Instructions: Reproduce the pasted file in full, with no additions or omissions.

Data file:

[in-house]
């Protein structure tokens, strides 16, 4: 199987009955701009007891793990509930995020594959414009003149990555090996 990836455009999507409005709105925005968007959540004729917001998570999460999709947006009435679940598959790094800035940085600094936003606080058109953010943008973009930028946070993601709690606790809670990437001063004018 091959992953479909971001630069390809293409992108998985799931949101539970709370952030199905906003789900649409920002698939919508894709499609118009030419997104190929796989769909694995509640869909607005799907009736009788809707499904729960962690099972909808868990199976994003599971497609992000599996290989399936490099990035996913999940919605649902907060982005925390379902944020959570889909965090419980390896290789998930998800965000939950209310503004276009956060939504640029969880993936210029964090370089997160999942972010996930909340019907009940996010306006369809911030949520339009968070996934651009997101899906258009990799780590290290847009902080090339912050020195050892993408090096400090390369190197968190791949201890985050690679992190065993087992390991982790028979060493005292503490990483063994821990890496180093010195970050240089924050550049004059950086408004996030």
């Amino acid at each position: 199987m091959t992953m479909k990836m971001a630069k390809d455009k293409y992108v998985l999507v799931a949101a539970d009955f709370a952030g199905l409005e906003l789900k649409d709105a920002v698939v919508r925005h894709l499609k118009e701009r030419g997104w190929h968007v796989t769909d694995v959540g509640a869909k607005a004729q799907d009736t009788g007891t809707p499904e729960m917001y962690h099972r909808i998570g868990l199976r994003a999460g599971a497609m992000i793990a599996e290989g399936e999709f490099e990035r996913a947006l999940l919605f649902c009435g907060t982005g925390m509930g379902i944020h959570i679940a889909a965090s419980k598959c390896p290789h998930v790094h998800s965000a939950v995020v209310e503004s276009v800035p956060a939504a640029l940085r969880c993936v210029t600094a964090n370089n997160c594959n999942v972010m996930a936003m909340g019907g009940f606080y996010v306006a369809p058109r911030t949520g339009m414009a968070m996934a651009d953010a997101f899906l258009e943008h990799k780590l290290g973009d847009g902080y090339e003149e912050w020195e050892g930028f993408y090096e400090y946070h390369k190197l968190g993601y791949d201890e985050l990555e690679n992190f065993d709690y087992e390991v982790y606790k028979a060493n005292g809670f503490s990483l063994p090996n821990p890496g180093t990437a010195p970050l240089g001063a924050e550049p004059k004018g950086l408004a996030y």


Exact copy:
[in-house]
């Protein structure tokens, strides 16, 4: 199987009955701009007891793990509930995020594959414009003149990555090996 990836455009999507409005709105925005968007959540004729917001998570999460999709947006009435679940598959790094800035940085600094936003606080058109953010943008973009930028946070993601709690606790809670990437001063004018 091959992953479909971001630069390809293409992108998985799931949101539970709370952030199905906003789900649409920002698939919508894709499609118009030419997104190929796989769909694995509640869909607005799907009736009788809707499904729960962690099972909808868990199976994003599971497609992000599996290989399936490099990035996913999940919605649902907060982005925390379902944020959570889909965090419980390896290789998930998800965000939950209310503004276009956060939504640029969880993936210029964090370089997160999942972010996930909340019907009940996010306006369809911030949520339009968070996934651009997101899906258009990799780590290290847009902080090339912050020195050892993408090096400090390369190197968190791949201890985050690679992190065993087992390991982790028979060493005292503490990483063994821990890496180093010195970050240089924050550049004059950086408004996030």
């Amino acid at each position: 199987m091959t992953m479909k990836m971001a630069k390809d455009k293409y992108v998985l999507v799931a949101a539970d009955f709370a952030g199905l409005e906003l789900k649409d709105a920002v698939v919508r925005h894709l499609k118009e701009r030419g997104w190929h968007v796989t769909d694995v959540g509640a869909k607005a004729q799907d009736t009788g007891t809707p499904e729960m917001y962690h099972r909808i998570g868990l199976r994003a999460g599971a497609m992000i793990a599996e290989g399936e999709f490099e990035r996913a947006l999940l919605f649902c009435g907060t982005g925390m509930g379902i944020h959570i679940a889909a965090s419980k598959c390896p290789h998930v790094h998800s965000a939950v995020v209310e503004s276009v800035p956060a939504a640029l940085r969880c993936v210029t600094a964090n370089n997160c594959n999942v972010m996930a936003m909340g019907g009940f606080y996010v306006a369809p058109r911030t949520g339009m414009a968070m996934a651009d953010a997101f899906l258009e943008h990799k780590l290290g973009d847009g902080y090339e003149e912050w020195e050892g930028f993408y090096e400090y946070h390369k190197l968190g993601y791949d201890e985050l990555e690679n992190f065993d709690y087992e390991v982790y606790k028979a060493n005292g809670f503490s990483l063994p090996n821990p890496g180093t990437a010195p970050l240089g001063a924050e550049p004059k004018g950086l408004a996030y």